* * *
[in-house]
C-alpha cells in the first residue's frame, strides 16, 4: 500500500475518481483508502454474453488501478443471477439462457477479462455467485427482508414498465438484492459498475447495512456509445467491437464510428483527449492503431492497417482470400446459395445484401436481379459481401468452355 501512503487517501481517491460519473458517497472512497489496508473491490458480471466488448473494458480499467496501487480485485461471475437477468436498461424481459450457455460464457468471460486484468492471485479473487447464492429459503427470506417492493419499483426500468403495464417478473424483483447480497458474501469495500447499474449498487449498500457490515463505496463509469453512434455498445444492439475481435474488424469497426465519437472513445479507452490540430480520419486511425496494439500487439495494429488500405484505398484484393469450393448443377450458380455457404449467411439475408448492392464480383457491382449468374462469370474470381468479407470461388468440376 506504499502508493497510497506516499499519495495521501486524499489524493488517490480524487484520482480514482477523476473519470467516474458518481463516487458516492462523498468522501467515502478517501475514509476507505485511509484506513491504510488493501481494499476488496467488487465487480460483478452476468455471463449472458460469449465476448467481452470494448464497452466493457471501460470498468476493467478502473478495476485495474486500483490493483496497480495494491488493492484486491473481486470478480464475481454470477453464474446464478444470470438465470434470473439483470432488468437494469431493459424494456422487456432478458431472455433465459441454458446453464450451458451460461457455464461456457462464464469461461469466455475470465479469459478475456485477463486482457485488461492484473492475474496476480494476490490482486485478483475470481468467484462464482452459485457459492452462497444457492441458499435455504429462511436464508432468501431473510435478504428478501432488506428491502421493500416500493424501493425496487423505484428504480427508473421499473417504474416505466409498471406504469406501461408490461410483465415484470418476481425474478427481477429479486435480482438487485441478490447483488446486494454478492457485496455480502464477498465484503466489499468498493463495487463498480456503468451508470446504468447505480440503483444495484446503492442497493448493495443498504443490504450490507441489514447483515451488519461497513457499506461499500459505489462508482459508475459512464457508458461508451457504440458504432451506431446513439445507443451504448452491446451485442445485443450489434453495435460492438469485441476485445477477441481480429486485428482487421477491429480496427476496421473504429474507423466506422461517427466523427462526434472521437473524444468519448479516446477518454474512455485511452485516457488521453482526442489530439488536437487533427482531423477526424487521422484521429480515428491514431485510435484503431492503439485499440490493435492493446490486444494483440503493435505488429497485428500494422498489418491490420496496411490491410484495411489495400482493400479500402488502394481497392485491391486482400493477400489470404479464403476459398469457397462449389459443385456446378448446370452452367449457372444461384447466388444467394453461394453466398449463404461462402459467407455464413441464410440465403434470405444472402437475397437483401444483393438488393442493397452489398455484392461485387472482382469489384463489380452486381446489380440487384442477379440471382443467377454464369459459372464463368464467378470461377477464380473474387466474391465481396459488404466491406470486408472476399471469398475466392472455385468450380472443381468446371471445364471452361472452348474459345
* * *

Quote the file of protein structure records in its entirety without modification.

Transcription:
[in-house]
C-alpha cells in the first residue's frame, strides 16, 4: 500500500475518481483508502454474453488501478443471477439462457477479462455467485427482508414498465438484492459498475447495512456509445467491437464510428483527449492503431492497417482470400446459395445484401436481379459481401468452355 501512503487517501481517491460519473458517497472512497489496508473491490458480471466488448473494458480499467496501487480485485461471475437477468436498461424481459450457455460464457468471460486484468492471485479473487447464492429459503427470506417492493419499483426500468403495464417478473424483483447480497458474501469495500447499474449498487449498500457490515463505496463509469453512434455498445444492439475481435474488424469497426465519437472513445479507452490540430480520419486511425496494439500487439495494429488500405484505398484484393469450393448443377450458380455457404449467411439475408448492392464480383457491382449468374462469370474470381468479407470461388468440376 506504499502508493497510497506516499499519495495521501486524499489524493488517490480524487484520482480514482477523476473519470467516474458518481463516487458516492462523498468522501467515502478517501475514509476507505485511509484506513491504510488493501481494499476488496467488487465487480460483478452476468455471463449472458460469449465476448467481452470494448464497452466493457471501460470498468476493467478502473478495476485495474486500483490493483496497480495494491488493492484486491473481486470478480464475481454470477453464474446464478444470470438465470434470473439483470432488468437494469431493459424494456422487456432478458431472455433465459441454458446453464450451458451460461457455464461456457462464464469461461469466455475470465479469459478475456485477463486482457485488461492484473492475474496476480494476490490482486485478483475470481468467484462464482452459485457459492452462497444457492441458499435455504429462511436464508432468501431473510435478504428478501432488506428491502421493500416500493424501493425496487423505484428504480427508473421499473417504474416505466409498471406504469406501461408490461410483465415484470418476481425474478427481477429479486435480482438487485441478490447483488446486494454478492457485496455480502464477498465484503466489499468498493463495487463498480456503468451508470446504468447505480440503483444495484446503492442497493448493495443498504443490504450490507441489514447483515451488519461497513457499506461499500459505489462508482459508475459512464457508458461508451457504440458504432451506431446513439445507443451504448452491446451485442445485443450489434453495435460492438469485441476485445477477441481480429486485428482487421477491429480496427476496421473504429474507423466506422461517427466523427462526434472521437473524444468519448479516446477518454474512455485511452485516457488521453482526442489530439488536437487533427482531423477526424487521422484521429480515428491514431485510435484503431492503439485499440490493435492493446490486444494483440503493435505488429497485428500494422498489418491490420496496411490491410484495411489495400482493400479500402488502394481497392485491391486482400493477400489470404479464403476459398469457397462449389459443385456446378448446370452452367449457372444461384447466388444467394453461394453466398449463404461462402459467407455464413441464410440465403434470405444472402437475397437483401444483393438488393442493397452489398455484392461485387472482382469489384463489380452486381446489380440487384442477379440471382443467377454464369459459372464463368464467378470461377477464380473474387466474391465481396459488404466491406470486408472476399471469398475466392472455385468450380472443381468446371471445364471452361472452348474459345